1. LVMH (Zenith, TAG Heuer, Hublot, Dior, etc.) = 20,2
2. Richemont (Cartier, Mont Blanc, IWC, Panerai, etc.) = 6,3
3. PPR (Gucci, Bedat, Sowind, etc.) = 4,7
4. Chanel = 4,6
5. Swatch Group (Omega, Breguet, Blancpain, Longines, etc.) = 4,2
6. Valentino (Valentino, Hugo Boss, etc.) = 2,6
7. Hermes = 2
8. Giorgo Armani = 2
9. Dolce & Gabbana = 1,4
10. Bulgari = 1,3

Unfortunately all these groups do not publicize the individual figures of the subsidiaries and therefore we can’t analyze and compare individual watch brands. On top of that the individual watch brands also do not publicize their turnovers and profit margins, so therefore we have no clue who is the ‘largest’ watch company by turnover. But if we have to guess what group is the largest, based on their turnover generated by pure watch sales, Richemont is definitely the largest! Although LVMH is more than three times larger, their watch sales most probably do not surpass those of Richemont! We have no clue how profitable Patek Philippe and Audermars Piguet exactly are, but everybody in the watch industry indisputably assumes that Rolex is the largest and most profitable individual watch brand/company. There is no manufacture that produces around 1 million quality watches annually with an average price of approx. USD 8.000! And then we do not even take Tudor in to account, but that is probably pocket change for Rolex S.A.?!

5. Perception
This is a difficult one! As written before, I have written my bachelor dissertation about Brand Identity versus Brand Image. They only way to quantify this is to do a large-scale poll. In this poll one should assess the identity of a brand and compare it with the perception of its consumers. So litteraly compare the image of the consumers with the identity a brand. Again I emphasize that this post is my personal opinion and I am heavily generalizing here. My purpose is to provoke responses, so please do share your opinion. If I have to guess, I believe that Rolex believes they are the king of the watch industry (therefore have a crown in their logo). On the other hand if you ask the majority of the population and ask them what the best watch brand is, probably 80% will say Rolex! Rolex ranks number 72 of the Top 100 Best Global Brands (Newsweek), so that is not very strange. The funny things is two years ago the Swatch Group publicly attacked Rolex (the subject of my next post), by claiming that in three years time Omega will be bigger than Rolex, measured in turn over. So, in 2006 Nick Hayek Jr. claimed that by 2009-2010 Omega will be bigger than Rolex (therefore admitting Rolex is the king) and aiming to be the king of the watch industry.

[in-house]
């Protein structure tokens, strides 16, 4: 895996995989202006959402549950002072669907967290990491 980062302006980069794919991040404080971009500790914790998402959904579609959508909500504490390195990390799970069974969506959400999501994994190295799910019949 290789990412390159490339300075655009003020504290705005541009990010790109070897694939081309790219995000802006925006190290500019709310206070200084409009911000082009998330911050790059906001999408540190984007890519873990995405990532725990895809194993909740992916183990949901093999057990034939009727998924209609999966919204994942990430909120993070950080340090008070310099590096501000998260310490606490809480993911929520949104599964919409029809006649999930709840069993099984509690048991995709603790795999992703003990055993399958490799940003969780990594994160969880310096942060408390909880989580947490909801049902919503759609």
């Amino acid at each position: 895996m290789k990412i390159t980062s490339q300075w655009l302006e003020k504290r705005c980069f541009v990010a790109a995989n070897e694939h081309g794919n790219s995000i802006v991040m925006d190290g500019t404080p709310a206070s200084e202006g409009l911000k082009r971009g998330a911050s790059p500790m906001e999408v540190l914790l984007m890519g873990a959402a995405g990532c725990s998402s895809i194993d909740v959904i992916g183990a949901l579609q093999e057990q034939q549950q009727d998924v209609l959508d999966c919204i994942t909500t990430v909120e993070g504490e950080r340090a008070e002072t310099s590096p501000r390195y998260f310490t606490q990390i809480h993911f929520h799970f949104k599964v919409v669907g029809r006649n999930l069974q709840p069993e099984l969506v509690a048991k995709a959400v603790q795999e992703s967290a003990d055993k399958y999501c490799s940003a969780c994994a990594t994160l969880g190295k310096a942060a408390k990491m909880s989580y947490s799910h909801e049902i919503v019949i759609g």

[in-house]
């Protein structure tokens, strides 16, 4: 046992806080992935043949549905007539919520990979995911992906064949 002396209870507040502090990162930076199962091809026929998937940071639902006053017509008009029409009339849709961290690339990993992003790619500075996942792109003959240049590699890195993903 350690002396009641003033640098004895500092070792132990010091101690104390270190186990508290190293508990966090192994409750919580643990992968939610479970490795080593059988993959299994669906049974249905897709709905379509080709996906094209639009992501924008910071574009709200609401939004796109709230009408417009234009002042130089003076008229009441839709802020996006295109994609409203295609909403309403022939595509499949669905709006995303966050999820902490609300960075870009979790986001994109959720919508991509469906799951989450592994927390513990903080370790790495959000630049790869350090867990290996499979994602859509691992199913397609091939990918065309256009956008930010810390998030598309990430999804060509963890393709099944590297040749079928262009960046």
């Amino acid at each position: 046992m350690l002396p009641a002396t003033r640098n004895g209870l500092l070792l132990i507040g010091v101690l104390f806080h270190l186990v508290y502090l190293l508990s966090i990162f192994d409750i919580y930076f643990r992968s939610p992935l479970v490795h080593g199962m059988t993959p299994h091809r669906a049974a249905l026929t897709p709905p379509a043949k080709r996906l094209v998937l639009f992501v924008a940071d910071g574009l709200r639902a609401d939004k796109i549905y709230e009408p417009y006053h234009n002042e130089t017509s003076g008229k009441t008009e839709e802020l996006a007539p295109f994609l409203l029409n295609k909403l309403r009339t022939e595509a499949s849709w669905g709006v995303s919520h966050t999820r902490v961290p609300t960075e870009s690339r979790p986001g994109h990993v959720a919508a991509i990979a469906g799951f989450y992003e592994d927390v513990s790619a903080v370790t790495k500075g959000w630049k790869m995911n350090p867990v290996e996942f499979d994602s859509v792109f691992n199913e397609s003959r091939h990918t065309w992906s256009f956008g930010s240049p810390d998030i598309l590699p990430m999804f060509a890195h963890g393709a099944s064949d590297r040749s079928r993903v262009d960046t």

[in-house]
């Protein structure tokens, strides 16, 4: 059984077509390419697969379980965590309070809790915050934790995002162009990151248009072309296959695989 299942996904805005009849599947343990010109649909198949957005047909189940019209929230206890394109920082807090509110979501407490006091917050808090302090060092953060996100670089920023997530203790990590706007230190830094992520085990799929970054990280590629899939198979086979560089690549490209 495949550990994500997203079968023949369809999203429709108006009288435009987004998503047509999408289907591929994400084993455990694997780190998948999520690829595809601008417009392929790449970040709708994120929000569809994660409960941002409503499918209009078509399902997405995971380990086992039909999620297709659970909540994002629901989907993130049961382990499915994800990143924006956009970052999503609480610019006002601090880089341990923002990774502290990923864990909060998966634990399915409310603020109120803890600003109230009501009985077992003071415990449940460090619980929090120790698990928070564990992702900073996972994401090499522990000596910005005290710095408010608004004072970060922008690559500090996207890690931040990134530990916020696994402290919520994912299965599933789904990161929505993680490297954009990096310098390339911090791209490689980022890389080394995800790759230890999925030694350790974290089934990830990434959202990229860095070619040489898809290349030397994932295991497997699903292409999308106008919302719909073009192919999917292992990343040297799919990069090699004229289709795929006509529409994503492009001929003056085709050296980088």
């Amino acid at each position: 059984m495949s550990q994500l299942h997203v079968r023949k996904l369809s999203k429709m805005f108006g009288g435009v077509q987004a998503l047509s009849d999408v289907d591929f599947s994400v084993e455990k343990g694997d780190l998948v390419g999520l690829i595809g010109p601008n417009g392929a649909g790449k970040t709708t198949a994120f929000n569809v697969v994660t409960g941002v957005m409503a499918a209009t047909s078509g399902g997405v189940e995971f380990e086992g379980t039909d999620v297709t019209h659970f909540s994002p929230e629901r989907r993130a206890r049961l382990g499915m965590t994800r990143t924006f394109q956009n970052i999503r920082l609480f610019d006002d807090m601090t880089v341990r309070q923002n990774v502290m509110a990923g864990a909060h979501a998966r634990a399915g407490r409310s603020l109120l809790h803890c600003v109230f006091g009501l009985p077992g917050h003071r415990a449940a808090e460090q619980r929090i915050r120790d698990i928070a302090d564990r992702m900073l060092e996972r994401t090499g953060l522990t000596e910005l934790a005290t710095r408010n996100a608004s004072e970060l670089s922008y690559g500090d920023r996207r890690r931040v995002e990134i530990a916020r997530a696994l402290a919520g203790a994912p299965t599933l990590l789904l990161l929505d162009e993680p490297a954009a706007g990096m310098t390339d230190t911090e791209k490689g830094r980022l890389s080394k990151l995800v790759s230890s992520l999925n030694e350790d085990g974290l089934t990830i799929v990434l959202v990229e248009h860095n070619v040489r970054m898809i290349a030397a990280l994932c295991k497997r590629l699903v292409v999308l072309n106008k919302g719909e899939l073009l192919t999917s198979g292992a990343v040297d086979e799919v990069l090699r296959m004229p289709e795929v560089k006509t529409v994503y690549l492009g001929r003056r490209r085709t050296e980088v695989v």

What about the 20% that doesn’t believe that Rolex is the king… Many people who have decided to by a good watch, go out there without analyzing the large selection of watches available and buy a Rolex. They buy a Rolex, because they believe they bought ‘THE’ best watch out there. But, often they are disgusted by the fact that ‘everyone’ has a Rolex (or Lolex – or any other look-a-like). If their passion for mechanical movements grow, they are obliged to look into other brands. If you want a chronograph (and have a Daytona or can’t get one) you are obliged to look at other brands. If you want a watch that is even more complicated, you definitely have to look elsewhere. So, for lovers of mechanical movements and complications, I believe Patek Philippe is the undisputed king, and I simply base this notion on the fact of the auction results! But even the true WatchFreaks often love Rolex watches too! Rolex has made and still makes iconic/minimalistic/qualitative movements and watches! Personally I have loved Rolex, then the love passed, it come back again and now turned into a love-hate relationship…. Yes, I know: Love is complicated 😉 Maybe a nice topic for another post! 

Personally I believe that the King of the watch industry is a watch brand that finds a balance between heritage, innovation, quality and timelessness (read: is of will be a legend). Personally, I believe Patek Philippe is the king of the industry, because: